Reviews | Written by James Bridcut 24/04/2018


The Strangers: Prey at Night is a sequel to the 2008 American horror movie The Strangers, both of which were written by Bryan Bertino. The film tells the story of a family on a road trip to visit relatives that quickly turns into a nightmare following a stop at a secluded mobile home park.

The soundtrack was composed by Adrian Johnston, who hitherto has written scores primarily to period dramas (Jude, Brideshead Revisited, and Capturing Mary - for which he was awarded a BAFTA in 2008) and this album represents his first flirtation with the horror movie genre.

The score does a great job of creating an uneasy and uncomfortable atmosphere as the composer's attempts to audibly portray the horror of a home invasion/violent assault. Most tracks forgo the traditional film score melody and structure to create a soundscape that exudes a sense of dread and chaos.

A track can change from eerie strings and solemn piano sections to harsh industrial beats and sub-bass drops in a heartbeat. To add to the non-linear nature of the score, several ‘80s pop and ballad classics (Kim Wilde, Bonnie Tyler…) are sprinkled throughout the soundtrack - a move that only adds to its unsettling and chaotic nature.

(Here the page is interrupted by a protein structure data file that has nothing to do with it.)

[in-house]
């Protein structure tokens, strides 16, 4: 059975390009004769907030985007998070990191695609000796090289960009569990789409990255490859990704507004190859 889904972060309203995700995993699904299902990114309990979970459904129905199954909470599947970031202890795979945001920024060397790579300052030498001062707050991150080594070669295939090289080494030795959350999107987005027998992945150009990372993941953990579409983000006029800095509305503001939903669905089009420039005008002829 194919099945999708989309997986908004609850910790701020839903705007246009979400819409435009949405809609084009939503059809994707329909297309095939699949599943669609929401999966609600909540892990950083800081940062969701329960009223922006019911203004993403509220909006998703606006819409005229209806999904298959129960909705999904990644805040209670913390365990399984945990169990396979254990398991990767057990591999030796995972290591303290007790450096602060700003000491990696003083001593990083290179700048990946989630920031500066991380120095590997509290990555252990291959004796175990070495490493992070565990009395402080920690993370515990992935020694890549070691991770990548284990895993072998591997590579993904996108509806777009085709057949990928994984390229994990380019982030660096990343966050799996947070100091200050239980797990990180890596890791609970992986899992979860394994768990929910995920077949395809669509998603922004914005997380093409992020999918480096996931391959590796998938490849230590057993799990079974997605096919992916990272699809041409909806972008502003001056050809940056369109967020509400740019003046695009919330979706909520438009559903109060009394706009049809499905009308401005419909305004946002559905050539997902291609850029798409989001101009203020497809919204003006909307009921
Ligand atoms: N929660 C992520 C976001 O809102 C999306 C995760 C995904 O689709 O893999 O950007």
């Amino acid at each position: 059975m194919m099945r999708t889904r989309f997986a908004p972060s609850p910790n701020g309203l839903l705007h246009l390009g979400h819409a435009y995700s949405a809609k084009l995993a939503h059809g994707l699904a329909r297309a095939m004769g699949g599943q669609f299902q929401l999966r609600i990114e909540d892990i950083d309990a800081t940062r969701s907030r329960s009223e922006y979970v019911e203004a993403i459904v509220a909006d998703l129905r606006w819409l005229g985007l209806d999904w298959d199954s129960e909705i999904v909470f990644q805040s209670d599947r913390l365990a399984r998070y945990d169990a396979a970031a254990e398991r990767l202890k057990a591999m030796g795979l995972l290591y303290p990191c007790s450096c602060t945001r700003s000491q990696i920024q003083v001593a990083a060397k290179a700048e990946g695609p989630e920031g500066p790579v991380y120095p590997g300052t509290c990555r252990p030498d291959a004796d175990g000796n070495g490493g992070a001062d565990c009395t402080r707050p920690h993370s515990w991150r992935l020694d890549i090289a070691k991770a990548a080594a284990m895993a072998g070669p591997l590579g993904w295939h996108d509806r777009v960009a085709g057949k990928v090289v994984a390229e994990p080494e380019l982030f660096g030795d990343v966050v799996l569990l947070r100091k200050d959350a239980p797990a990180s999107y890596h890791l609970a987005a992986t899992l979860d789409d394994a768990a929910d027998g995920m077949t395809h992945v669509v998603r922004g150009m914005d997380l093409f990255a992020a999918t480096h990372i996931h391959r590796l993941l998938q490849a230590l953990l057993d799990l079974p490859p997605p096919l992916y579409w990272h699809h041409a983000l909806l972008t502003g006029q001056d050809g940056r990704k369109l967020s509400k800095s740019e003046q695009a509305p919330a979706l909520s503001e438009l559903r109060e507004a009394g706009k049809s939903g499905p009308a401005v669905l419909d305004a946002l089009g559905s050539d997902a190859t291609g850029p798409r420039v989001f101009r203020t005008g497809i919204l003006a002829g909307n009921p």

While the main theme (reminiscent of John Carpenter’s work on the score to The Fog) is one of only a few, for want of a better phrase, conventional compositions on the soundtrack, its memorable motif does reappear in several guises throughout.

The score’s discordant nature results in an album, that in isolation, some might find hard to enjoy or digest. While much of the soundtrack serves to create an abrasive backdrop to the violence on the screen, there are several tracks that break from this formula; The ‘80s synth/electronic-tinged Inferno and subdued, reserved piano licks of Deliverance are a welcome change of pace and tone.

Adrian Johnston has created a disturbing and dense soundscape that seeks to capture the horror and violence of the subject material that will not be to everyone’s liking or taste. Therefore, if you are looking for a score that is unnerving and filled with a sense of dread then look no further. However, for those looking for hooks and hummable melodies then enter with caution.

While it is the composer’s first venture into the horror genre I hope it isn't his last.